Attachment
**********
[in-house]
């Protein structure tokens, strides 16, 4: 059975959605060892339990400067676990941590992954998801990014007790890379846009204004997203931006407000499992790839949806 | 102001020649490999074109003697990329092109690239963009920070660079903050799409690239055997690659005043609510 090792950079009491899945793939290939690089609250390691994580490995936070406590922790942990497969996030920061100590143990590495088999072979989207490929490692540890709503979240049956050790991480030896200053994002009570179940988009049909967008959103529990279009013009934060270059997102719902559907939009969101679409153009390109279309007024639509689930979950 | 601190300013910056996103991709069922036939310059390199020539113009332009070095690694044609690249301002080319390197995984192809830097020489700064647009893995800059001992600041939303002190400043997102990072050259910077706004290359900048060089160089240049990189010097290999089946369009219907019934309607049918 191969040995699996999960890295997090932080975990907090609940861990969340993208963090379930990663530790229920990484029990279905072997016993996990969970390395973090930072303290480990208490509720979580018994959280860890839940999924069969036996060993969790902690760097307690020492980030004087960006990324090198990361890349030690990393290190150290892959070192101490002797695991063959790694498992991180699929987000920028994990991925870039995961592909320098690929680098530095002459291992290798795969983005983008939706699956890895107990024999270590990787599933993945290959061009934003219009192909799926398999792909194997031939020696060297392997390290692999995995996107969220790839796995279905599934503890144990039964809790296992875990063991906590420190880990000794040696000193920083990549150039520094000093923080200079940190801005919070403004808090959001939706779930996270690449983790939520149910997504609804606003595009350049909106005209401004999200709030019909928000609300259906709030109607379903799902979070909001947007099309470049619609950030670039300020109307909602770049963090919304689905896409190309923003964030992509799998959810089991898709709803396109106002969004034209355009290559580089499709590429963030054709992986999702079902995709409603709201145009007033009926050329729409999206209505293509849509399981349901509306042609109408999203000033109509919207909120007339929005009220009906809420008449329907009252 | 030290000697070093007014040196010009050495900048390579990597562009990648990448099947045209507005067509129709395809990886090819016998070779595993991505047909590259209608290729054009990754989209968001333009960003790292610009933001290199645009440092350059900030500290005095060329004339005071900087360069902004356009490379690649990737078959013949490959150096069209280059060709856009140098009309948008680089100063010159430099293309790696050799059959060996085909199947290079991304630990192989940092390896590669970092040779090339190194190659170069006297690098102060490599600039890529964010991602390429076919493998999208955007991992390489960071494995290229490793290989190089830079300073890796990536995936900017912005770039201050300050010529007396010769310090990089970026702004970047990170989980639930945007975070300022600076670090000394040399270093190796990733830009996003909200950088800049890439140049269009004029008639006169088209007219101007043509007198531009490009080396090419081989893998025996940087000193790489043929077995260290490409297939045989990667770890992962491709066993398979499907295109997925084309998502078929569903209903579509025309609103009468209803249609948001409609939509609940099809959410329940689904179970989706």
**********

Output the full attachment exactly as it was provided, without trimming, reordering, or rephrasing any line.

[in-house]
């Protein structure tokens, strides 16, 4: 059975959605060892339990400067676990941590992954998801990014007790890379846009204004997203931006407000499992790839949806 | 102001020649490999074109003697990329092109690239963009920070660079903050799409690239055997690659005043609510 090792950079009491899945793939290939690089609250390691994580490995936070406590922790942990497969996030920061100590143990590495088999072979989207490929490692540890709503979240049956050790991480030896200053994002009570179940988009049909967008959103529990279009013009934060270059997102719902559907939009969101679409153009390109279309007024639509689930979950 | 601190300013910056996103991709069922036939310059390199020539113009332009070095690694044609690249301002080319390197995984192809830097020489700064647009893995800059001992600041939303002190400043997102990072050259910077706004290359900048060089160089240049990189010097290999089946369009219907019934309607049918 191969040995699996999960890295997090932080975990907090609940861990969340993208963090379930990663530790229920990484029990279905072997016993996990969970390395973090930072303290480990208490509720979580018994959280860890839940999924069969036996060993969790902690760097307690020492980030004087960006990324090198990361890349030690990393290190150290892959070192101490002797695991063959790694498992991180699929987000920028994990991925870039995961592909320098690929680098530095002459291992290798795969983005983008939706699956890895107990024999270590990787599933993945290959061009934003219009192909799926398999792909194997031939020696060297392997390290692999995995996107969220790839796995279905599934503890144990039964809790296992875990063991906590420190880990000794040696000193920083990549150039520094000093923080200079940190801005919070403004808090959001939706779930996270690449983790939520149910997504609804606003595009350049909106005209401004999200709030019909928000609300259906709030109607379903799902979070909001947007099309470049619609950030670039300020109307909602770049963090919304689905896409190309923003964030992509799998959810089991898709709803396109106002969004034209355009290559580089499709590429963030054709992986999702079902995709409603709201145009007033009926050329729409999206209505293509849509399981349901509306042609109408999203000033109509919207909120007339929005009220009906809420008449329907009252 | 030290000697070093007014040196010009050495900048390579990597562009990648990448099947045209507005067509129709395809990886090819016998070779595993991505047909590259209608290729054009990754989209968001333009960003790292610009933001290199645009440092350059900030500290005095060329004339005071900087360069902004356009490379690649990737078959013949490959150096069209280059060709856009140098009309948008680089100063010159430099293309790696050799059959060996085909199947290079991304630990192989940092390896590669970092040779090339190194190659170069006297690098102060490599600039890529964010991602390429076919493998999208955007991992390489960071494995290229490793290989190089830079300073890796990536995936900017912005770039201050300050010529007396010769310090990089970026702004970047990170989980639930945007975070300022600076670090000394040399270093190796990733830009996003909200950088800049890439140049269009004029008639006169088209007219101007043509007198531009490009080396090419081989893998025996940087000193790489043929077995260290490409297939045989990667770890992962491709066993398979499907295109997925084309998502078929569903209903579509025309609103009468209803249609948001409609939509609940099809959410329940689904179970989706």